that brought us some unexpected blessings
Our house is "off the grid"—the only external input is a refill of propane gas every two or three months—and the system worked well until last Friday afternoon when our solar electricity rig crashed, taking down with it all appliances and electronic gizmos.
We bitched and fretted as Stew tried unsuccessfully to fiddle with the system's inverters and controllers. And so we just went to sleep on a blessedly cool, dark and breezy night.
|The inverter (DC>AC) and the three controllers.|
It amazes how much electricity-generated noise there is in a house.
No news either. Trump could have been blowing up the world while we laid in bed our eyes straining to spot through the darkness any feature or shadow on the bedroom ceiling
The farm animals around the ranch didn't even moo or bray or stir either, as if out of respect for our newly discovered peace. Roosters and turkeys were either sound sleep or too far away for us to notice.
All the lights went off: the outside spotlights, the LED light over the kitchen sink, the night lights on the hallways and the tiny red standby lights on the TV and the computer.
Except for some moonlight tentatively peeking through the clouds, the outside was pitch black too.
We should do this often, it occurred to me—shut off everything, including our mouths, and enjoy the sound of deep, unexpected silence.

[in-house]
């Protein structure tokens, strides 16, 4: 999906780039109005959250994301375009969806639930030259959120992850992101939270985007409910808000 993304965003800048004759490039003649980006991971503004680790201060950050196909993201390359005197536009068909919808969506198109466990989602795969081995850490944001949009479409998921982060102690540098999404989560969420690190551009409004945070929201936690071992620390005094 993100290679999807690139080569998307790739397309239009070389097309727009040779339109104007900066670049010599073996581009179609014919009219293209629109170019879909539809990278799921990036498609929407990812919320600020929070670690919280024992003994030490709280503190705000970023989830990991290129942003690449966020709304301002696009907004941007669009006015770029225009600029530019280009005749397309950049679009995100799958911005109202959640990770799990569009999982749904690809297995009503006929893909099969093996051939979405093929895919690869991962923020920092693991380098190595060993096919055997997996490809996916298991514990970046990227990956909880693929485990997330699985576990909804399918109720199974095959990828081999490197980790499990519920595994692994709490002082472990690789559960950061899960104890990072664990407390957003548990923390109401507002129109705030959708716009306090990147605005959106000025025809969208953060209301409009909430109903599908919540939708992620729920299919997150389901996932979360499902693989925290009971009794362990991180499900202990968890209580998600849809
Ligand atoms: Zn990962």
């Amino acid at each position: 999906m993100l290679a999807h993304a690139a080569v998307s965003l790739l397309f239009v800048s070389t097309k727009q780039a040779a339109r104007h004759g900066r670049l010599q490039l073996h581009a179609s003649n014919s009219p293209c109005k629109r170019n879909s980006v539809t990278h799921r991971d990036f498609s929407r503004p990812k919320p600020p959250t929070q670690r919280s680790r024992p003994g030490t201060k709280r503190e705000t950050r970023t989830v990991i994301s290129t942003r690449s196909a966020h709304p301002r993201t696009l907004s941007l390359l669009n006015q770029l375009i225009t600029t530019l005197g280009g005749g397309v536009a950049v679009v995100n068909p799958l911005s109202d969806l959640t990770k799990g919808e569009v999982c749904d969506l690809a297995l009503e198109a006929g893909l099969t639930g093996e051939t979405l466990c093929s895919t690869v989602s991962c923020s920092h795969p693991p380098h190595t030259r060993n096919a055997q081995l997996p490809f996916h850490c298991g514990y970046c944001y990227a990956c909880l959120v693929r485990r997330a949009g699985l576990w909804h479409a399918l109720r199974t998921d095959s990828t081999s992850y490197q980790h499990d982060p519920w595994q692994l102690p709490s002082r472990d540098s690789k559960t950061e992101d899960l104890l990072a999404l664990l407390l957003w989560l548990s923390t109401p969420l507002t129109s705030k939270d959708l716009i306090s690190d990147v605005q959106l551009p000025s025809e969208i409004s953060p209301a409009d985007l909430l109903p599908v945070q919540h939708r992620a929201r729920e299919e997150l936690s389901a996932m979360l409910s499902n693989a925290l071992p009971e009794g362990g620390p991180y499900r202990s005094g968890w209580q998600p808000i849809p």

With your senses defeated—nothing to hear, see or smell—the mind turns inward, a luxury it seldom enjoys amid all the distractions The flickering of two votive candles added to the calm of the moment rather than cut through the darkness.
The next morning I woke up relaxed, but Stew, the compulsive fixer-upper, had to ruin everything by checking on the refrigerator, which had maintained normal temperature even when turned off.
|Our mini generator sitting in its|
compartment outside the garage.
The generator charged the batteries and brought our electrical system back to normal through Saturday.
Brian Richards, San Miguel's ponytailed solar energy wizard, showed up early Sunday morning and found that one of our three controllers had short-circuited and would have to be replaced at a cost of approximately six hundred and fifty dollars.
It's not too much considering the system has worked reliably for six or seven years, even as our neighbors often have been left in the dark, sometimes for three or four consecutive days, waiting for repair crews of the government-owned electric company to detect there was an outage, let alone fix it.
We thought we were lucky to have uninterrupted electric service and all the noises and disruptions that come with it.
I'm not so sure anymore. It might good for our minds and senses to turn off the juice once in awhile even if our photovolatic system is working perfectly.